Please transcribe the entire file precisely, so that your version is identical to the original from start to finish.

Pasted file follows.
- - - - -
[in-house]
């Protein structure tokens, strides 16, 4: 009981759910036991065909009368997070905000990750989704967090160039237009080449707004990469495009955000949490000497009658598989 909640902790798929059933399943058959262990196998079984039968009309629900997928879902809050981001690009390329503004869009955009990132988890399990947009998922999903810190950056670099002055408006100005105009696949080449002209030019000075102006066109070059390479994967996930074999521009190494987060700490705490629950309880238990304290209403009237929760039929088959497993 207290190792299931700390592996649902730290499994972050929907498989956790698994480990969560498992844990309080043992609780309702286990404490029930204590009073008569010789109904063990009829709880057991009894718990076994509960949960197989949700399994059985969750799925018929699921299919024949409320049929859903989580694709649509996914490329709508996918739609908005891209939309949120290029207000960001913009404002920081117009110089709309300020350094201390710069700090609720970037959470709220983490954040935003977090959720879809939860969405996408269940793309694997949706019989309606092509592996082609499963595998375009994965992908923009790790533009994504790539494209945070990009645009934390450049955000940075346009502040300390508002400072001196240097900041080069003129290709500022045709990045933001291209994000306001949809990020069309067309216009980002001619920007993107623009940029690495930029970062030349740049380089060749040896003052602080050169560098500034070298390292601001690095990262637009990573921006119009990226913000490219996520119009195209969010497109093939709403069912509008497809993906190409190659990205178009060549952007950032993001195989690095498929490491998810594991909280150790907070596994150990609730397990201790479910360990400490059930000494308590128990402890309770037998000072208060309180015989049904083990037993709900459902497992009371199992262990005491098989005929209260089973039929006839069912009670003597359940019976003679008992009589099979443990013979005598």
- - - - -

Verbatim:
[in-house]
């Protein structure tokens, strides 16, 4: 009981759910036991065909009368997070905000990750989704967090160039237009080449707004990469495009955000949490000497009658598989 909640902790798929059933399943058959262990196998079984039968009309629900997928879902809050981001690009390329503004869009955009990132988890399990947009998922999903810190950056670099002055408006100005105009696949080449002209030019000075102006066109070059390479994967996930074999521009190494987060700490705490629950309880238990304290209403009237929760039929088959497993 207290190792299931700390592996649902730290499994972050929907498989956790698994480990969560498992844990309080043992609780309702286990404490029930204590009073008569010789109904063990009829709880057991009894718990076994509960949960197989949700399994059985969750799925018929699921299919024949409320049929859903989580694709649509996914490329709508996918739609908005891209939309949120290029207000960001913009404002920081117009110089709309300020350094201390710069700090609720970037959470709220983490954040935003977090959720879809939860969405996408269940793309694997949706019989309606092509592996082609499963595998375009994965992908923009790790533009994504790539494209945070990009645009934390450049955000940075346009502040300390508002400072001196240097900041080069003129290709500022045709990045933001291209994000306001949809990020069309067309216009980002001619920007993107623009940029690495930029970062030349740049380089060749040896003052602080050169560098500034070298390292601001690095990262637009990573921006119009990226913000490219996520119009195209969010497109093939709403069912509008497809993906190409190659990205178009060549952007950032993001195989690095498929490491998810594991909280150790907070596994150990609730397990201790479910360990400490059930000494308590128990402890309770037998000072208060309180015989049904083990037993709900459902497992009371199992262990005491098989005929209260089973039929006839069912009670003597359940019976003679008992009589099979443990013979005598």